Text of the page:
In 2001, African Union heads of state committed to allocating 15% of their annual budgets to health sector financing through the Abuja Declaration. However, in 2022, Zimbabwe’s health budget was only 10.6% of total spending. Inadequate public financing for health means Zimbabweans are largely forced to pay out-of-pocket — if and when they have the personal funds to do so — in order to access health care. The country’s health sector is also extremely fragile given its reliance on foreign aid and shifting donor priorities, which the World Bank reports accounted for nearly 56% of health expenditures in 2020. No country has made significant progress toward universal health coverage without relying on public funds to support the dominant share of health sector costs. Given these financing gaps, many Zimbabweans lack access to basic primary health care services like reproductive, maternal and antenatal care; contraception; and newborn and child nutrition (nearly one in four children under five experience stunting).
Bringing Civil Society into Health Financing
For decades, the Harare-based Community Working Group on Health (CWGH) — a network of Zimbabwean civil society and community-based organizations — has been working to change this paradigm and improve government accountability by expanding community participation in public health policies, and participating in the development and monitoring of health budgets. In its role as the host and coordinator of the World Bank’s Global Financing Facility (GFF) Civil Society Organization (CSO) platform in Zimbabwe, CWGH has worked to ensure that CSOs and youth-led organizations (YLOs) are at the table with government to shape and inform the development and implementation of Zimbabwe’s investment case to mobilize domestic resources for sexual, reproductive, maternal, newborn, child and adolescent health and nutrition (SRMNCAH–N).
Impact of the Work
Since 2021, the GFF has provided CWGH with grants to support its advocacy work, including developing Zimbabwe’s GFF 2022-2025 CSO Strategy, which is comprised of a shared work plan and a monitoring and evaluation framework that facilitates member collaboration, evidence-based advocacy and alignment of advocacy efforts.
In 2022, CWGH gathered community and civil society inputs to develop a domestic health financing position paper that was submitted to Parliament, the Ministry of Finance and the Ministry of Health and Child Care and advocated for increased health spending in the national budget. Traditionally, the national health budget has been formulated by technocrats at the ministerial level without direct input from the community. Participation at the community level in budget formulation gives greater depth to the discussion and facilitates achieving the country’s overall health goals. Thanks to the community participation enabled through CWGH’s position paper, Zimbabwe’s government increased spending on health and child care from 10.6% of total public expenditure in 2022 to 11.2% in 2023.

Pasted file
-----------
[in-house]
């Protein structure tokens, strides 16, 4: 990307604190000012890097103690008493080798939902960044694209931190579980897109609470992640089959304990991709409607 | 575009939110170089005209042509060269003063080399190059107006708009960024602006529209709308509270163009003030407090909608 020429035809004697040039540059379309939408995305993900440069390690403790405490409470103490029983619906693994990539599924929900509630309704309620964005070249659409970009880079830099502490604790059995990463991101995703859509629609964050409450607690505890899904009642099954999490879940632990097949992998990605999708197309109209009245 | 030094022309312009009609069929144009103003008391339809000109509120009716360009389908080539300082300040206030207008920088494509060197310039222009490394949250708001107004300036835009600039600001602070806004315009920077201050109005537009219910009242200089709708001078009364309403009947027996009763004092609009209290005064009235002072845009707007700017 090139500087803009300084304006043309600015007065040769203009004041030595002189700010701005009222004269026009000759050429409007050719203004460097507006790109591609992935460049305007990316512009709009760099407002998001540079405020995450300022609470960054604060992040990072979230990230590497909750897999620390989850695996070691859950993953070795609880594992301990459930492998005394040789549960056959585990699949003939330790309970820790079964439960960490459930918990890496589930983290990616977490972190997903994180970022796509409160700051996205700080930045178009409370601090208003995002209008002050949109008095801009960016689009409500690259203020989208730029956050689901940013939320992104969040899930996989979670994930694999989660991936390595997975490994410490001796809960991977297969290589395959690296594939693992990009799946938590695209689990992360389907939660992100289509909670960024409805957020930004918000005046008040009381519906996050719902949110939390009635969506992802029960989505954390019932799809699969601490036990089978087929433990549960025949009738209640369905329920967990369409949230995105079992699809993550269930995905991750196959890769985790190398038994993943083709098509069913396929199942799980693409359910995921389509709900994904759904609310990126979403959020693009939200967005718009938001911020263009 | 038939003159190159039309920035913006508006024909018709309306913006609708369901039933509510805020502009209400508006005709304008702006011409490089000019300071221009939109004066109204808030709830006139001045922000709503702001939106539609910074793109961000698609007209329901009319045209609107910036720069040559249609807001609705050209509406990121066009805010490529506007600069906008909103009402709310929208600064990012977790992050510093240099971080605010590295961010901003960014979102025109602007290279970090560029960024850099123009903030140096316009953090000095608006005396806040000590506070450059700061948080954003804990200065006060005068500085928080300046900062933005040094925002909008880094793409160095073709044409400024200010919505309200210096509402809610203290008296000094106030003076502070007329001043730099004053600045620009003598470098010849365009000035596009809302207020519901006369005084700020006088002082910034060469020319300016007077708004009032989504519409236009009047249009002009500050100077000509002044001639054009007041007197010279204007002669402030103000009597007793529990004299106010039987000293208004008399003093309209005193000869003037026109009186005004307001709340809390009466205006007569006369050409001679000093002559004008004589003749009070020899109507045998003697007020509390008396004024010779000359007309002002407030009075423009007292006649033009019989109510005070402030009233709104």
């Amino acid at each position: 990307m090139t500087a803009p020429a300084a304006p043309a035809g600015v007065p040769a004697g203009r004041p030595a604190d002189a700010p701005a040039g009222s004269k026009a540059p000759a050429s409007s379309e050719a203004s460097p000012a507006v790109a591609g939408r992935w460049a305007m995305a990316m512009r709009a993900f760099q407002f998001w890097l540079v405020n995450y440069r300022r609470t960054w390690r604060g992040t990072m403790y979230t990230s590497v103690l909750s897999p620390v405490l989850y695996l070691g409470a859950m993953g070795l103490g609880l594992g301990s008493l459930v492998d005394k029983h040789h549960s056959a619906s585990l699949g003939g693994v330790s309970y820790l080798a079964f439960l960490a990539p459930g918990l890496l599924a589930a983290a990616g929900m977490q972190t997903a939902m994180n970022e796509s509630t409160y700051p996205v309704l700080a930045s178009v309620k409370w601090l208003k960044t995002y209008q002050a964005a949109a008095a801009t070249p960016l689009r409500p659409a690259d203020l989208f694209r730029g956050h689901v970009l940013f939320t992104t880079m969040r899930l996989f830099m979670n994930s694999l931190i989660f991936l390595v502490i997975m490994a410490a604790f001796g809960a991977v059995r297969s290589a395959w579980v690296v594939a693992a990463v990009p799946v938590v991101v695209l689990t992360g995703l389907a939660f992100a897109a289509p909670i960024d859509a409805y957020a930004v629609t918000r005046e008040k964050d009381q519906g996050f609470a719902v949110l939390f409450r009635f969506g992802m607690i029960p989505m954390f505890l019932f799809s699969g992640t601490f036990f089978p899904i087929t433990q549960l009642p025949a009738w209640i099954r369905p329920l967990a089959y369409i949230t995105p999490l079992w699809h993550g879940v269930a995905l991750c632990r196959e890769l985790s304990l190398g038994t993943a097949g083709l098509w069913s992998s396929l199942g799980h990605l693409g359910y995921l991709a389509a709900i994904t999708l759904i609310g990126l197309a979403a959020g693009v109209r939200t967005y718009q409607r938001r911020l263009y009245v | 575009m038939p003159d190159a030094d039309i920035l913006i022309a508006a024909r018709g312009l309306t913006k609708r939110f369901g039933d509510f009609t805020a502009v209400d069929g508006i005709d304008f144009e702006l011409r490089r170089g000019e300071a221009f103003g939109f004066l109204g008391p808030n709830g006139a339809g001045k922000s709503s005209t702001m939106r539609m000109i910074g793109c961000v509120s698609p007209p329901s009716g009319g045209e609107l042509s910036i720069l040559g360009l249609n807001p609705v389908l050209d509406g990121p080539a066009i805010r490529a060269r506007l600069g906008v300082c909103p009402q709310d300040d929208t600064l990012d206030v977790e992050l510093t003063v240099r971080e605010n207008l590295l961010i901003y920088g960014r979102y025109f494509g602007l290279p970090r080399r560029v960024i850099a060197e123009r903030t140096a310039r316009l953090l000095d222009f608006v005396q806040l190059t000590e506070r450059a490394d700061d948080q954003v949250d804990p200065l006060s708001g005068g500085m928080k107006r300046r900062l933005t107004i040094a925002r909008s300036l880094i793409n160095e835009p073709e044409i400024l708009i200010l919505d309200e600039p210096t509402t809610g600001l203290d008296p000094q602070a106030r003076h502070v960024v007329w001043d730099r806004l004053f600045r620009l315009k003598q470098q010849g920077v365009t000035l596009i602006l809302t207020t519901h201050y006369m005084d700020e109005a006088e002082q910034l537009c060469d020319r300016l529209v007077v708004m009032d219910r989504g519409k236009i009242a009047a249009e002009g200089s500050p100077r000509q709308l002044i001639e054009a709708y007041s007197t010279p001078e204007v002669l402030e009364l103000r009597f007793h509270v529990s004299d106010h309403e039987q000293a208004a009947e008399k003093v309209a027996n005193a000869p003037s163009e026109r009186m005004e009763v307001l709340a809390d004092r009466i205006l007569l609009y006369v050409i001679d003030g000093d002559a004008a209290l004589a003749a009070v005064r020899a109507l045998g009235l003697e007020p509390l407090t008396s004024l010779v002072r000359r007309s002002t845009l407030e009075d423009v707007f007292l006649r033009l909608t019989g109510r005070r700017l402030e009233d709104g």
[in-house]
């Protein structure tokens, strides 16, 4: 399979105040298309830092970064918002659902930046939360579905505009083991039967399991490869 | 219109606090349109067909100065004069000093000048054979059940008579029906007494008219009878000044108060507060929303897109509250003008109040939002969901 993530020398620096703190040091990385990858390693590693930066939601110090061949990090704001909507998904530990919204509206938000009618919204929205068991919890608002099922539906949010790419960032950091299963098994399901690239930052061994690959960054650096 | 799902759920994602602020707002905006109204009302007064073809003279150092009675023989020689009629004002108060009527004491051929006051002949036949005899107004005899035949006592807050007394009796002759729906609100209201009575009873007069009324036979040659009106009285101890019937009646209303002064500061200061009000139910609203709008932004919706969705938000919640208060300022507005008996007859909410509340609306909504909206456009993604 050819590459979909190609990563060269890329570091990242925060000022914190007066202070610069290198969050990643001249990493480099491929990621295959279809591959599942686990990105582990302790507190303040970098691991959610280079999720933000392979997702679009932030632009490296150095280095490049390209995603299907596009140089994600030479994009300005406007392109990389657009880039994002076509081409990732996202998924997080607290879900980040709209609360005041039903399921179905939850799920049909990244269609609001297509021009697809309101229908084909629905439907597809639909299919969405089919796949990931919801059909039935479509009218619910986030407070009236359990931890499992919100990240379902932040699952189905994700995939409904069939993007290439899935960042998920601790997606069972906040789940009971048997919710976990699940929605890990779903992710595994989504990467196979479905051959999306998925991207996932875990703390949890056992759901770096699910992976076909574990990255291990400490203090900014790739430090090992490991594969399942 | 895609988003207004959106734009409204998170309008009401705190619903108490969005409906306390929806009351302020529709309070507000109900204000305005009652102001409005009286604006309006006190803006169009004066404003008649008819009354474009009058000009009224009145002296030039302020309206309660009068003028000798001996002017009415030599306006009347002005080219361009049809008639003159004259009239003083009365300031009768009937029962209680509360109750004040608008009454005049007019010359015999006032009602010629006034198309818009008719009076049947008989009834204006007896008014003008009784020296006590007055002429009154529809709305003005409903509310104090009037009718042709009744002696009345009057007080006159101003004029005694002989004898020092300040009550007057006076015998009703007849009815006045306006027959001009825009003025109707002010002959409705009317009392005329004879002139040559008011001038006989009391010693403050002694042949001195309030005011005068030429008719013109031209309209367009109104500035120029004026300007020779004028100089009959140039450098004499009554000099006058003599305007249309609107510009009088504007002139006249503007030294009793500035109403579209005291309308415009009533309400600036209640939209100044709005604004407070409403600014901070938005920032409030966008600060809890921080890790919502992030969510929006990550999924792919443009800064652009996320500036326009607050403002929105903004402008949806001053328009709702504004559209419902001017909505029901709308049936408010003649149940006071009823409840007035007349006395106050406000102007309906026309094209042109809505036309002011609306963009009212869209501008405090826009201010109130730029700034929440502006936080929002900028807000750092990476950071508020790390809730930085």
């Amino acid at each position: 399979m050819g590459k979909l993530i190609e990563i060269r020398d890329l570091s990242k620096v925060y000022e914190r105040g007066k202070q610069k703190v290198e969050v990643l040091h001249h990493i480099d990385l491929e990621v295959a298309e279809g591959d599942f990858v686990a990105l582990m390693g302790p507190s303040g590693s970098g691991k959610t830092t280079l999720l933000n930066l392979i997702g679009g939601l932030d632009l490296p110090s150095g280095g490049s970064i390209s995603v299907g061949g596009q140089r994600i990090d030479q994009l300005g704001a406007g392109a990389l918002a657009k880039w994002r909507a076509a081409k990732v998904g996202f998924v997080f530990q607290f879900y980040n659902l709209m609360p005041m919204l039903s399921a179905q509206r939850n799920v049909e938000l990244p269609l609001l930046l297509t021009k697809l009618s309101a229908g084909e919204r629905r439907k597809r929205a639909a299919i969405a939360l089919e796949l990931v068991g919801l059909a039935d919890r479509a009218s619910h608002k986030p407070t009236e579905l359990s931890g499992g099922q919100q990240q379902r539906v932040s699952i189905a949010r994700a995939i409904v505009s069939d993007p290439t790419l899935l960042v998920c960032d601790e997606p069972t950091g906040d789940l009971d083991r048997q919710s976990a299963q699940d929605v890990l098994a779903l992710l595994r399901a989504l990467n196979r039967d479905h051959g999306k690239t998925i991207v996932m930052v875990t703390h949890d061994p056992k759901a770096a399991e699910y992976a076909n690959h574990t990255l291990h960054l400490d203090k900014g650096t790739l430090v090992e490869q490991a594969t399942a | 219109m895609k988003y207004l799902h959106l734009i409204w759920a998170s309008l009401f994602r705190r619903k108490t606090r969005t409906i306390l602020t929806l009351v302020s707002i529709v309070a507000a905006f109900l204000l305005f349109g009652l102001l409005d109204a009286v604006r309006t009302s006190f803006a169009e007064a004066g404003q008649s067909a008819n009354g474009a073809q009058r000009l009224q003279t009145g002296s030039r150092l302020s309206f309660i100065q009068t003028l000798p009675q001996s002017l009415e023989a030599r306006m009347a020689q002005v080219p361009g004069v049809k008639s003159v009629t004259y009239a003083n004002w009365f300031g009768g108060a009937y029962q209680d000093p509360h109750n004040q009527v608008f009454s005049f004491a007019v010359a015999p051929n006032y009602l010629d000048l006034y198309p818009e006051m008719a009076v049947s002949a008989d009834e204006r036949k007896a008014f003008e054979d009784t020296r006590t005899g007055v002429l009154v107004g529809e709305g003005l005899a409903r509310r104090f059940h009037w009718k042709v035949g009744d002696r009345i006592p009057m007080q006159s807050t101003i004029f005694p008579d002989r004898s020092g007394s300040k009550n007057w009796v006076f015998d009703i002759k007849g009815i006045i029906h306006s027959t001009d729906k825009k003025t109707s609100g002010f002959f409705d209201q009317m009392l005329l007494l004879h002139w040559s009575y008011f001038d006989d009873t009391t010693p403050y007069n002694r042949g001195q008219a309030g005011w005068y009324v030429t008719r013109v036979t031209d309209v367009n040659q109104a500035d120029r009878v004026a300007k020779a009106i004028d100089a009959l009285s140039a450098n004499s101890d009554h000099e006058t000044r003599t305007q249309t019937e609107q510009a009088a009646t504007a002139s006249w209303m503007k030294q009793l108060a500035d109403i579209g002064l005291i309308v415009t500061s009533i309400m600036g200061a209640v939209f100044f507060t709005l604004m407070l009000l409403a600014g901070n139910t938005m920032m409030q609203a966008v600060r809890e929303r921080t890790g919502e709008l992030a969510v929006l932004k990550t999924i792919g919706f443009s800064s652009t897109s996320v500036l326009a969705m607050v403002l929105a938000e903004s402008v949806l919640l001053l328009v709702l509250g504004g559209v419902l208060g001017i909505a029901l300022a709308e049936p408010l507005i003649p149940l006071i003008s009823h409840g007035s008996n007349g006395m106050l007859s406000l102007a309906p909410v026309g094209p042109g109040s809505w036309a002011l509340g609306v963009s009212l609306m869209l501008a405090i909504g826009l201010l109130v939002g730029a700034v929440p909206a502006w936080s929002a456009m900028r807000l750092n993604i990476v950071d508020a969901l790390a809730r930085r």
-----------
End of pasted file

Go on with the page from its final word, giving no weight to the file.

The GFF CSO platform has also enabled civil society to provide input into Zimbabwe’s 2021-2025 National Health Strategy (NHS), which identifies 11 health priorities, including SRMNCAH-N and health financing reforms that rely more on public financing and the creation of a national health insurance scheme. To pay for the implementation of the NHS, CWGH also facilitated civil society engagement in developing the investment case for the National Health Strategy (2021-2025). These strategies are essential for domestic resource mobilization and transitioning Zimbabwe’s health system from one dependent on external financing to a self-sustaining and equitable system.
In 2023, CWGH received a new GFF grant to continue its advocacy work on domestic resource mobilization for SRMNCAH-N services and maintain civil society’s role in monitoring the implementation of the NHS and investment case.